<% if( /^image/.test(type) ){ %>
<% } %>
<%-name%>
Add image file
Upload
My daughter has a honda. on 2nd transmission. neighbor across the street has an acura, now on 3rd tranny! they must be great cars Ron!
Add pictures here
<% if( /^image/.test(type) ){ %>
<% } %>
<%-name%>
Add image file
Upload
I have a 2003, with auto trans. 35,000 miles on it. perfect car. 3000 mile trip got between 32 and 37 MPG two people and ALLL our luggage! who buys a stick shift anyway?
Add pictures here
<% if( /^image/.test(type) ){ %>
<% } %>
<%-name%>
Add image file
Upload
Deck wrote:

I do! The main reason I own a Hyundai rather than a Chrysler is that the Chrysler car I liked only came with an automatic. Three of the four vehicles I know own are stick shift (1986 Jeep Comanche, 1994 Chevy K1500 - which I plow snow with, and 2006 Sonata). Only my wife's Dodge Grand Caravan is automatic - and I try to avoid driving it! :-)
Matt
Add pictures here
<% if( /^image/.test(type) ){ %>
<% } %>
<%-name%>
Add image file
Upload
Do you have to get out and take the gas cap off in front of the windshield before you can fill 'er up.:-)
Add pictures here
<% if( /^image/.test(type) ){ %>
<% } %>
<%-name%>
Add image file
Upload
One more thing about stick shifts here in Southern Calif. driving in heavy freeway and city traffic you get your exercise. both hands and both feet moving at all times!!
Add pictures here
<% if( /^image/.test(type) ){ %>
<% } %>
<%-name%>
Add image file
Upload
Deck wrote:

Only smart people.
Add pictures here
<% if( /^image/.test(type) ){ %>
<% } %>
<%-name%>
Add image file
Upload
Captain Ron wrote:

A clutch failure after 17,000 miles is absurd. Something was seriously wroing with the car or your driving habits. My guess is you don't know how to drive a stick properly.
I put 135,000 miles on an Excel, 105,000 on an Accent and now have an Elantra. I've had absoulutely no clutch or transmission problems.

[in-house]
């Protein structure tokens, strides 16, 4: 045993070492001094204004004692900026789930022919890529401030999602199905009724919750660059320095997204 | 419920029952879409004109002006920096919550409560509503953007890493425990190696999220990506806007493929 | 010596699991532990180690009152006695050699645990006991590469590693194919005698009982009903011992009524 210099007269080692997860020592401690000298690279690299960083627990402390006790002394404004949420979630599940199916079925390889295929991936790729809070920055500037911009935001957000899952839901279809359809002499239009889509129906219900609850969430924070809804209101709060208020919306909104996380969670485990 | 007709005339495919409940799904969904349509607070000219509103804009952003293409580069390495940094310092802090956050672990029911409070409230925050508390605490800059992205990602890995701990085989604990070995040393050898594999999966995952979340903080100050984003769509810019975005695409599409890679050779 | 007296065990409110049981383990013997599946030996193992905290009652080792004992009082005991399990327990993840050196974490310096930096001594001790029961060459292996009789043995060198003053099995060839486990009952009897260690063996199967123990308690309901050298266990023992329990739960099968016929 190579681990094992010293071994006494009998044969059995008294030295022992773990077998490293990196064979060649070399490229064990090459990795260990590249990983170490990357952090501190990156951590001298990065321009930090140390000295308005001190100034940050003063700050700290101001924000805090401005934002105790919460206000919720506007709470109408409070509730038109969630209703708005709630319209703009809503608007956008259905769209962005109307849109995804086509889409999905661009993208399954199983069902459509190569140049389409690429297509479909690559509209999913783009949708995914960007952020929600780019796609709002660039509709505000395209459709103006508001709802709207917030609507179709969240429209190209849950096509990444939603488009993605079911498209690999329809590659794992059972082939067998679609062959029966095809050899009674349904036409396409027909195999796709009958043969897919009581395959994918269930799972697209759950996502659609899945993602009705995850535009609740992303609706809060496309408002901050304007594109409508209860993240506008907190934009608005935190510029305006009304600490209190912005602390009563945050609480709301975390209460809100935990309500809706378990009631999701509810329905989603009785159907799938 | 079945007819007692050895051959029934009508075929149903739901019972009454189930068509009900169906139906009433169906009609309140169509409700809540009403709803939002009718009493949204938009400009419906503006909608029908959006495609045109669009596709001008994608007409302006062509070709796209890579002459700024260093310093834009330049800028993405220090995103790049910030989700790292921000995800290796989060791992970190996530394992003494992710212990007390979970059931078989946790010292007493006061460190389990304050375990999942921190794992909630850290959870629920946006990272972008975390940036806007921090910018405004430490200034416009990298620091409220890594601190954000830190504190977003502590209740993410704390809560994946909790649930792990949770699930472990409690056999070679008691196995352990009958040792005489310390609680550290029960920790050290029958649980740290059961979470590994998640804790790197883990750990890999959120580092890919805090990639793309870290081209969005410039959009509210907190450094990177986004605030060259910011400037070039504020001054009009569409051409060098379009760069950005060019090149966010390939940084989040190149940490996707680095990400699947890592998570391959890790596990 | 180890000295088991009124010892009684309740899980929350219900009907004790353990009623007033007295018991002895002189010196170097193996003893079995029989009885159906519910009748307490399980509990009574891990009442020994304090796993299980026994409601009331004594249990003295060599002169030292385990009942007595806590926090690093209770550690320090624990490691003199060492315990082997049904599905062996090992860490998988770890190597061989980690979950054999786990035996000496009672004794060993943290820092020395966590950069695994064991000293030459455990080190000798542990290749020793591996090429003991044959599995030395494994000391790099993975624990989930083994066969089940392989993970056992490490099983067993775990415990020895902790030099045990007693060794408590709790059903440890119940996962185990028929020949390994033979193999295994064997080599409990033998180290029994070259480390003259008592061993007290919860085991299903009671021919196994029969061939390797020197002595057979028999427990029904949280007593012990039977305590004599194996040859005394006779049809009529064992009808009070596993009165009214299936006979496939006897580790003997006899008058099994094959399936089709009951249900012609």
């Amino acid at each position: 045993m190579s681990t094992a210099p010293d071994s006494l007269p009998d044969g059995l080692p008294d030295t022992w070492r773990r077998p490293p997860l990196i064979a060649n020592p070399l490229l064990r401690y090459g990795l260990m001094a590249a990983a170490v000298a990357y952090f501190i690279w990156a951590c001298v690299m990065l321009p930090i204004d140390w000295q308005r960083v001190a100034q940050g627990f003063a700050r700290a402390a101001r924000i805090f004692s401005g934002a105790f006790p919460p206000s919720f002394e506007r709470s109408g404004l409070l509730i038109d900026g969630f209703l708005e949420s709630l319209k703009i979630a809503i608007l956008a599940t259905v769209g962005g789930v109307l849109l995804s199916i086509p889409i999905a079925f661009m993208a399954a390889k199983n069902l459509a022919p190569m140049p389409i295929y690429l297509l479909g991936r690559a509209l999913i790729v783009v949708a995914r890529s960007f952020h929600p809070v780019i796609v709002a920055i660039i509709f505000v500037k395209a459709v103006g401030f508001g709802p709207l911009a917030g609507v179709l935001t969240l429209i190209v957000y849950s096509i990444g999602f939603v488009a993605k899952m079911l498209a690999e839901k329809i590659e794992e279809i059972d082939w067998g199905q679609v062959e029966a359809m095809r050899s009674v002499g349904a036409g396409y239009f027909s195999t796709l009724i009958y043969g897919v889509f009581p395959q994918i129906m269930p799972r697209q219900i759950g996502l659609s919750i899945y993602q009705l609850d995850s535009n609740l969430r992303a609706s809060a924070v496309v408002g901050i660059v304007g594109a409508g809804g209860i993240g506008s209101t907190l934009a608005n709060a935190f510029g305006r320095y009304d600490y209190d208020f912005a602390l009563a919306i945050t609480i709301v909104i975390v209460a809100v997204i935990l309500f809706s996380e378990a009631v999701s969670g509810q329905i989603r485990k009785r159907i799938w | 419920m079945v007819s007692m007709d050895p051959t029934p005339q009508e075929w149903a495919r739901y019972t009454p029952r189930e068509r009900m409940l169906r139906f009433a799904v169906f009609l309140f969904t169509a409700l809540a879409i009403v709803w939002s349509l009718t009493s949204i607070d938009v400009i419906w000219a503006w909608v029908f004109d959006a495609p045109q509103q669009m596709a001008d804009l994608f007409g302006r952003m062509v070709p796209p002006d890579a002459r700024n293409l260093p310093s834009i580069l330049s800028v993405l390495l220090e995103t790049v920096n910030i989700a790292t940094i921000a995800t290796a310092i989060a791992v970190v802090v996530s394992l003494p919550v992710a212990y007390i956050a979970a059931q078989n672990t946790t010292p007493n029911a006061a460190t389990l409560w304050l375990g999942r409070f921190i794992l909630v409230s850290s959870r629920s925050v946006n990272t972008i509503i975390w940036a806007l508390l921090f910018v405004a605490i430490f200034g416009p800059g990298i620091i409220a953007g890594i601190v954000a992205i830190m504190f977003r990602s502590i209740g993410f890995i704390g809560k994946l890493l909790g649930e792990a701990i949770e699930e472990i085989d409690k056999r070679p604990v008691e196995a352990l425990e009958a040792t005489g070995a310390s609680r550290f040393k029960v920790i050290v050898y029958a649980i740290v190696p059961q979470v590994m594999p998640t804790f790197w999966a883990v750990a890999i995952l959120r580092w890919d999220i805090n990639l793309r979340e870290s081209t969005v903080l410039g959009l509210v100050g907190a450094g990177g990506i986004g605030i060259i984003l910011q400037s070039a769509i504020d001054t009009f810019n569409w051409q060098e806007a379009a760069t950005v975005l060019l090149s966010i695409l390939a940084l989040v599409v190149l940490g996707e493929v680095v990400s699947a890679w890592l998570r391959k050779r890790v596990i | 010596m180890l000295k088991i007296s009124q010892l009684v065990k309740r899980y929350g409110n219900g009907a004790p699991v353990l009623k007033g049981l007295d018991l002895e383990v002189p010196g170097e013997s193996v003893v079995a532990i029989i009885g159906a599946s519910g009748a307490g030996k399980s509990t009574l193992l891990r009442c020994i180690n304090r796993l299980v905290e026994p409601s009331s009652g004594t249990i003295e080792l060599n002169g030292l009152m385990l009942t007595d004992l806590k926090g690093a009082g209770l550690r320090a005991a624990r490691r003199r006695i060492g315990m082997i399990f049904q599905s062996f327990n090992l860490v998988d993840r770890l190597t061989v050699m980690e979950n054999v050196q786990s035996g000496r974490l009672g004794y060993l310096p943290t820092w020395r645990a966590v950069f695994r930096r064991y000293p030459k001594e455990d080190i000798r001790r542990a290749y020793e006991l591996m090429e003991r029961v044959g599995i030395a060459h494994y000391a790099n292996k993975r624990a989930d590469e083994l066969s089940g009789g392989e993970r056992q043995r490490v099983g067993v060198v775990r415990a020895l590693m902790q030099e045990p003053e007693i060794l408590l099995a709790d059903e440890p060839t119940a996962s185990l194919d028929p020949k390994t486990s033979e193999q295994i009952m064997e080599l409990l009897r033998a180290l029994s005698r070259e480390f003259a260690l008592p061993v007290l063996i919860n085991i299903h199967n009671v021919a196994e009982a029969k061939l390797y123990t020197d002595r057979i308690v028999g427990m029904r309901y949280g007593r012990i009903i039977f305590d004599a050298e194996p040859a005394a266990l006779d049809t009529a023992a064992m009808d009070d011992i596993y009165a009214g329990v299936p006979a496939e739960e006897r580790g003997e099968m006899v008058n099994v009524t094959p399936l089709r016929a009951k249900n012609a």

- Mooron
Add pictures here
<% if( /^image/.test(type) ){ %>
<% } %>
<%-name%>
Add image file
Upload
in defence. to his response.. I did have an 04 Elantra GT that had the clutch assembly replaced due to a bent throughout bearing.. clutch was fine.. throughout bearing was bent so they replaced the whole assembly. What I find is funny is this is the first time I have seen him post here and its only to SLAM Hyundai.. maybe he should have spent another 5K and got his Honda..;-)
Pete..

Add pictures here
<% if( /^image/.test(type) ){ %>
<% } %>
<%-name%>
Add image file
Upload
Perhaps I should have spent the 5k extra and purchased a Honda. The last Honda I owned went 125k on the first clutch, a fine machine. This clutch problem is not operator error. I have owned at least 10 cars since 1972 that have had manual transmissions, and all the clutches went at least 60-100k miles. If you do your homework, you'll find that the Hyundai clutch problem is posted all over the Internet, that Hyundai is well aware of it, and that they refuse to fix it. Yes, it's a value car, but where is the value in spending $1,000.00 every 20,000 miles to replace a clutch? You bet I'm slammin Hyundai. They're cheap because they're cheap. Lousy clutches aren't the only problem.
Captain Ron
Pete & Cindy wrote:

Add pictures here
<% if( /^image/.test(type) ){ %>
<% } %>
<%-name%>
Add image file
Upload

Related Threads

    Motorsforum.com is a website by car enthusiasts for car enthusiasts. It is not affiliated with any of the car or spare part manufacturers or car dealers discussed here. All logos and trade names are the property of their respective owners.